Finite State Machine Synthesis In Programmable Circuits

Why PLDs are so critical for low-power devices, and how to optimize them.


Well, summer has been and gone; and for most of us it was a time to relax and reflect on our working practices. What can we do to achieve better results? And what can we do to break out of the routine of working on so many revisions?

For me, one of my summer break ponderings was thinking back on a trick I learned while working with my colleagues at the Silesian University of Technology.

CMOS technology is the one that has dominated all applications of digital circuits. Power consumed by a CMOS digital circuit is the sum of two components: static power and dynamic power. The static power is a characteristic feature of the technology process used, and is associated with leakage currents in steady state. The dynamic power consumed by a CMOS gate is proportional to average switching activity at the output of the gate, which describes how often the state at the gate output is changing. The dynamic power component can thus be considered and minimized in the appropriate process of logic synthesis.

The essence of logic synthesis oriented toward energy-efficiency requires finding a circuit structure in which the number of state transitions is minimized.

Switching global clock networks are responsible for a significant part of the total power dissipated by a CMOS VLSI circuit. That’s why many engineers try to block the clock signal to achieve power reductions in synchronous circuits.

Programmable Logic Devices (PLDs), and especially Field Programmable Gate Arrays (FPGAs), constitute a relatively new and rapidly developing branch of digital electronics. Constantly growing logic capacities at moderate prices make PLDs an attractive platform for not only prototyping but also short- and medium-volume production.

It is not always obvious though how best to map logic structures (resources) within a given PLD architecture when designing with energy-efficiency in mind. In particular, implementing clock gating is difficult, as PLD circuits contain dedicated clock networks, which do not contain any gating elements. “Disabling” the clock signal in PLD structures can be accomplished in two ways: firstly, by utilizing the “Enable Clock” inputs of memory elements or, secondly, by distributing the clock signal using local clock lines or general-purpose routing resources (which enable the insertion of logic gates).

Logic Synthesis of energy efficient FSMs in nutshell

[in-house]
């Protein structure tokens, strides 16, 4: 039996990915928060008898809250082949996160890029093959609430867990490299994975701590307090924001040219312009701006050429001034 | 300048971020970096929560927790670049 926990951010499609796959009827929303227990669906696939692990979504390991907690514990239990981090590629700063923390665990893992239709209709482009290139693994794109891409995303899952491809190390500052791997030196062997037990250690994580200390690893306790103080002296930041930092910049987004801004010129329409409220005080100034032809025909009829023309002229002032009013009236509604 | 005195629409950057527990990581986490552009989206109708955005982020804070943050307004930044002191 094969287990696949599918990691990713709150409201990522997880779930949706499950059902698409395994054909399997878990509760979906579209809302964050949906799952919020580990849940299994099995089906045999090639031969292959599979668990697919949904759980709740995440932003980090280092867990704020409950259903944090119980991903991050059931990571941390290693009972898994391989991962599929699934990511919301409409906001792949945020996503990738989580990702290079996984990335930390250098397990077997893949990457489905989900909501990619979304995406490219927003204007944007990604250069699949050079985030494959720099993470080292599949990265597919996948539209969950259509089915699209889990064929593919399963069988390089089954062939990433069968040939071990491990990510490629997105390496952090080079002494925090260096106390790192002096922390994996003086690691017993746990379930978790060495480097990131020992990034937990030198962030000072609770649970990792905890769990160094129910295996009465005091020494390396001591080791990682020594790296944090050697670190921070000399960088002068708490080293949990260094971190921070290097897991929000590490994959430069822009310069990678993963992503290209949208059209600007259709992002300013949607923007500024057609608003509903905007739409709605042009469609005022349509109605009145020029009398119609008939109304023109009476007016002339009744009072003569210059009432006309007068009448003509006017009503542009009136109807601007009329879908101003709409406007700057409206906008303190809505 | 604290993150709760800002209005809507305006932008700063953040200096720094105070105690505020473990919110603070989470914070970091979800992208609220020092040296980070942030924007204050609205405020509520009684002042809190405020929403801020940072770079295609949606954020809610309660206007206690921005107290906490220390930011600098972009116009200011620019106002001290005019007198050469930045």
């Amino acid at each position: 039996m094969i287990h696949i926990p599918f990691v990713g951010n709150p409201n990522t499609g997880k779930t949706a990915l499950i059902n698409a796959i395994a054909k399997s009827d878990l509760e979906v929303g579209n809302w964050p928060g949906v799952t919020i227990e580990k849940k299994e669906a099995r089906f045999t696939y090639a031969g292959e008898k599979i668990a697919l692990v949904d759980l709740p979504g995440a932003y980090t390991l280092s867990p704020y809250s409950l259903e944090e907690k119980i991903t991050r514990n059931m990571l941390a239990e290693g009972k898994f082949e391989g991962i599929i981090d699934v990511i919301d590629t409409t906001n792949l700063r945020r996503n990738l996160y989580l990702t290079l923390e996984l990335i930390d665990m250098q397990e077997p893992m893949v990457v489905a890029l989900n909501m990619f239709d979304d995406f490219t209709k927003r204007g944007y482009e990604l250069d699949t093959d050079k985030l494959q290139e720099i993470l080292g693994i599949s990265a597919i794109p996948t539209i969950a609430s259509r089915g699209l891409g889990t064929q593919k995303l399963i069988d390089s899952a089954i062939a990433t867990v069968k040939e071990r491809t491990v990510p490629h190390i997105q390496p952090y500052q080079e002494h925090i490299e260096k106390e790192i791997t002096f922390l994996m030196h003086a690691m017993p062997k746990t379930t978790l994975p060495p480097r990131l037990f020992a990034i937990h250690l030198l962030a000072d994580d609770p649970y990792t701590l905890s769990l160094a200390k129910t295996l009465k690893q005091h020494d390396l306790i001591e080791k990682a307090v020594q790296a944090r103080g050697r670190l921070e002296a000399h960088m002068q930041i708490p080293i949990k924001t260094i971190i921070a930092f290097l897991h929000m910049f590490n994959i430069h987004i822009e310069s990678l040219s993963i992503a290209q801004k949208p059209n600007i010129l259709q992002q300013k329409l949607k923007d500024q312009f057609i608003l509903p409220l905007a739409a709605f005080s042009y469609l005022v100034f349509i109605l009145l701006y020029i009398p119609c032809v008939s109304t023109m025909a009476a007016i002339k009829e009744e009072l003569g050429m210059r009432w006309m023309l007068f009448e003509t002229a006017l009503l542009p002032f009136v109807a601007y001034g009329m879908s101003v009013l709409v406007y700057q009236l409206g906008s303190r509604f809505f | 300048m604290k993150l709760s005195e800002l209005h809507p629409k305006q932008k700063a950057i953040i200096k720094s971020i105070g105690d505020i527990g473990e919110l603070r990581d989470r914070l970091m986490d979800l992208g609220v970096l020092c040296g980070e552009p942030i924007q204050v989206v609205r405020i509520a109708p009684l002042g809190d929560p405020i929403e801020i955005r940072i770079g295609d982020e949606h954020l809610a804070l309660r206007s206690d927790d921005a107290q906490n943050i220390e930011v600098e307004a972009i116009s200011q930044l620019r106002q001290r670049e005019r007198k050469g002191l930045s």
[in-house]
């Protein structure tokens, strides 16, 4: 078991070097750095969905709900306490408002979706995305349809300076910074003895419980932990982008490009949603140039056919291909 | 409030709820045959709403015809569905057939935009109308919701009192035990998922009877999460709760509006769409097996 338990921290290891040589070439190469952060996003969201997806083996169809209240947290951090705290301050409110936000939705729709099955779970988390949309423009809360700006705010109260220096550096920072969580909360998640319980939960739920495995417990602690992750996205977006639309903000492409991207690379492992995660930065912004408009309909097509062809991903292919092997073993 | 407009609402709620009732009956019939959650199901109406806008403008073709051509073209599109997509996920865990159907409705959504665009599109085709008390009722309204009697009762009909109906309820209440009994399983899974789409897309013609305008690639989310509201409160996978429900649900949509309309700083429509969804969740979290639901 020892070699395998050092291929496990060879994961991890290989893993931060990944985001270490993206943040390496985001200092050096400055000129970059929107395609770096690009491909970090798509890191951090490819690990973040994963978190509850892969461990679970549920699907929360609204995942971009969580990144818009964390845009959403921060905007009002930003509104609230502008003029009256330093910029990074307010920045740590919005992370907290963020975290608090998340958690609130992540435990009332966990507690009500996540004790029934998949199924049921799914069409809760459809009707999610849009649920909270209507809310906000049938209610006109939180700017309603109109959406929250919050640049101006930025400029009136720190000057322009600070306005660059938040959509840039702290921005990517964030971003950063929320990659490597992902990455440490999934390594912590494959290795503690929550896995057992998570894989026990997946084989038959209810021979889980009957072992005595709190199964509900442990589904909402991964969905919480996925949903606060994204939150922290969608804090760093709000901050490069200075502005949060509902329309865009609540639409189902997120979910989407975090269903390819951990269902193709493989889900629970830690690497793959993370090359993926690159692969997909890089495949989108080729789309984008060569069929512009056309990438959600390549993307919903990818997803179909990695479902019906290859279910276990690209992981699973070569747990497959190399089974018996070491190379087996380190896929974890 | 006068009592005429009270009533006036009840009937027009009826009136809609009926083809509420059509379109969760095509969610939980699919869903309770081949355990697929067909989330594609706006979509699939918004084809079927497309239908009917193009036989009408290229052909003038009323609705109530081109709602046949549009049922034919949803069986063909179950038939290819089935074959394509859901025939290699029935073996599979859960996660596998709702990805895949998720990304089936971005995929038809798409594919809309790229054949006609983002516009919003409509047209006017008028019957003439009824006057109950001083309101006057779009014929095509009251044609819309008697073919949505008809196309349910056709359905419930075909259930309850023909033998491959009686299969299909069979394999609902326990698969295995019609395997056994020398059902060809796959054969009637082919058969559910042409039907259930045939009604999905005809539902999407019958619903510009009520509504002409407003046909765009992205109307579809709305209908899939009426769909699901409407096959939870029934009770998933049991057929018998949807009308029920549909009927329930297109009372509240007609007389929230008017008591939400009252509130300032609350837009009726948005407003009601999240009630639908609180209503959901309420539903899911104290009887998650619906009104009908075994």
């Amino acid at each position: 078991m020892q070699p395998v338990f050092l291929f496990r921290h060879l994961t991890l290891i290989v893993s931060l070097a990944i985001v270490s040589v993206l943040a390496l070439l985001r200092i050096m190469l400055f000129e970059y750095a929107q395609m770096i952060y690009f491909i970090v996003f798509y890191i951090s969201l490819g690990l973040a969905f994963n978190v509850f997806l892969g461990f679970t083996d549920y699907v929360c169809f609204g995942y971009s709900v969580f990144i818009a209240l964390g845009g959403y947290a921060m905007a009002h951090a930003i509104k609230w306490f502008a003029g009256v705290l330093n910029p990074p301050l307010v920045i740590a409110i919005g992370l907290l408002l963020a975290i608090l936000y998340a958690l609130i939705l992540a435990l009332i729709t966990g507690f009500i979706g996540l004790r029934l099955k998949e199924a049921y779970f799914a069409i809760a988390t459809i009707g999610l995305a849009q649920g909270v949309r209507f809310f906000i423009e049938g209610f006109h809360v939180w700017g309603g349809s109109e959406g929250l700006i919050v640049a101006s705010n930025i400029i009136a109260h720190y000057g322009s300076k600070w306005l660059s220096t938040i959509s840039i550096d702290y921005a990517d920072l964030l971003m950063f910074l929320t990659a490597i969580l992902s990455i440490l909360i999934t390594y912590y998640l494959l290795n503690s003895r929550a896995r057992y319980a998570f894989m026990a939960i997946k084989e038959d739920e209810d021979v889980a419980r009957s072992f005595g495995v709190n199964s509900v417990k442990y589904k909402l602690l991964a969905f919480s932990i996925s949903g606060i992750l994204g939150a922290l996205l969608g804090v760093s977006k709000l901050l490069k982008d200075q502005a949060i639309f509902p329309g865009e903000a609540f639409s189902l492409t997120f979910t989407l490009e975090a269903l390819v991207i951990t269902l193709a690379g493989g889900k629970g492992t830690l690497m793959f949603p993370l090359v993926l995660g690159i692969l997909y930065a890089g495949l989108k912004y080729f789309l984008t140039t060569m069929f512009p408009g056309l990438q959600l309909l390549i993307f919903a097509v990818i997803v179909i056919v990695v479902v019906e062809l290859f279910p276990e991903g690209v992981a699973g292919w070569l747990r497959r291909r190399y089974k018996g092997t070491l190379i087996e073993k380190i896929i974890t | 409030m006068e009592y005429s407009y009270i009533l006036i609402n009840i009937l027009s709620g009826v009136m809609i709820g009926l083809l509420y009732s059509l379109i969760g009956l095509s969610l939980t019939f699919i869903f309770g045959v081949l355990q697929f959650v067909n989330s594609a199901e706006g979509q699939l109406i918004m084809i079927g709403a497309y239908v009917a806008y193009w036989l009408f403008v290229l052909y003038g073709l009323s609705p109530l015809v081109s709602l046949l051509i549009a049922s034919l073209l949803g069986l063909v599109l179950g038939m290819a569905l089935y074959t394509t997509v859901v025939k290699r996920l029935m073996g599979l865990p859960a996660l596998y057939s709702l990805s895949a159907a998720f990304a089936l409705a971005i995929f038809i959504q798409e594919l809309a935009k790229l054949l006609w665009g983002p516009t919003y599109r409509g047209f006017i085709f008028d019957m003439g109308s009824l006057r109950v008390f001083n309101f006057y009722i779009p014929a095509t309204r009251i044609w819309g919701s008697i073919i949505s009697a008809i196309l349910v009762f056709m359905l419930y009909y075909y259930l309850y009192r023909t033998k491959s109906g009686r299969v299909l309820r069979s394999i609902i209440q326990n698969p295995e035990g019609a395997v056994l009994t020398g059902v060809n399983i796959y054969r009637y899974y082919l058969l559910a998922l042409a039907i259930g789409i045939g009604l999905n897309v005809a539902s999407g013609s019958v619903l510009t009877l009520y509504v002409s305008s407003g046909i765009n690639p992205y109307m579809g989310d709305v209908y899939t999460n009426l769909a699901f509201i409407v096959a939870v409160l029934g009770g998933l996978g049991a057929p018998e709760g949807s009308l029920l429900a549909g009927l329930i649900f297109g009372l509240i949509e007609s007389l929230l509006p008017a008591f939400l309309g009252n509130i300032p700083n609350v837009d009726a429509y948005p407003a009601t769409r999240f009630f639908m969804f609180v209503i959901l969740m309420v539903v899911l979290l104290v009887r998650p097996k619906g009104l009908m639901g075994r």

Fig. 1: D function for the example FSM

Let’s consider a simple 4-state machine (figure 1) that is coded ‘one-hot’ (figure 2) to visualize the idea. We will use the Keep It Simple, Steel (KISS) format to abstract it from the HDL level. Each FSM can be implemented into an HDL model.

The state-transition function needs to be decomposed into two components: one describing the expected changes in the flip-flop states, which will be further called the “D function”, and one detecting the times at which the changes occur (this will be called the “EC function”).

Fig. 2: One-hot state assignment for FSM from Fig. 1

Fig. 3: EC function for example presented in Fig. 1.

The EC function can be easily obtained by a simple analysis of the coded FSM. Every time a change in a flip-flop state is triggered, the relevant EC function needs to be activated. However, if there is no change in the flip flop state, the EC function is indefinite. After the EC function is known (figure 3), determining the D function as well is straightforward. How can we extract the EC function? Easy. If we are using Riviera-PRO we can simply toggle the FSM coverage technology (figure 4). Results stored in ASDB can be easily exported to a SAIF or VCD file to estimate power consumption using a silicon vendor tool. High FSM or toggle coverage results are extremely important for power estimations based on simulations. The most credible results can be obtain for 100% toggle coverage at post-fitting gate-level structure (figure 5).

Fig. 4: Finite State Machine in Riviera-PRO.

Fig. 5: FSM coverage in Riviera-PRO

Every project can be realized using modern EDA tools and they typically provide very good results. Of course, a real FPGA-ninja can achieve much more! When we close our eyes and think about such people we picture geeks in front of a whiteboard or computer with a command line. This is not true! EDA vendors provide tools that are useful to not only newbies. They automate tedious and boring processes such that your imagination becomes the only limit.

An outline of a simple synthesis method of energy-efficient FSMs was presented in a white paper, which can be found here. I encourage you to familiarize yourself with this paper. The idea consists of using local clock gating to selectively block the clock signal, if no transition of a state of a memory element is required. The research was dedicated to logic circuits using PLDs as the implementation platform, but the conclusions can be applied to any synchronous circuit. Results obtained from experiments were most spectacular for clock gating methodology. This is another example how modern EDA tools can help us providing better solution not only at automation level but also at design and methodology stage.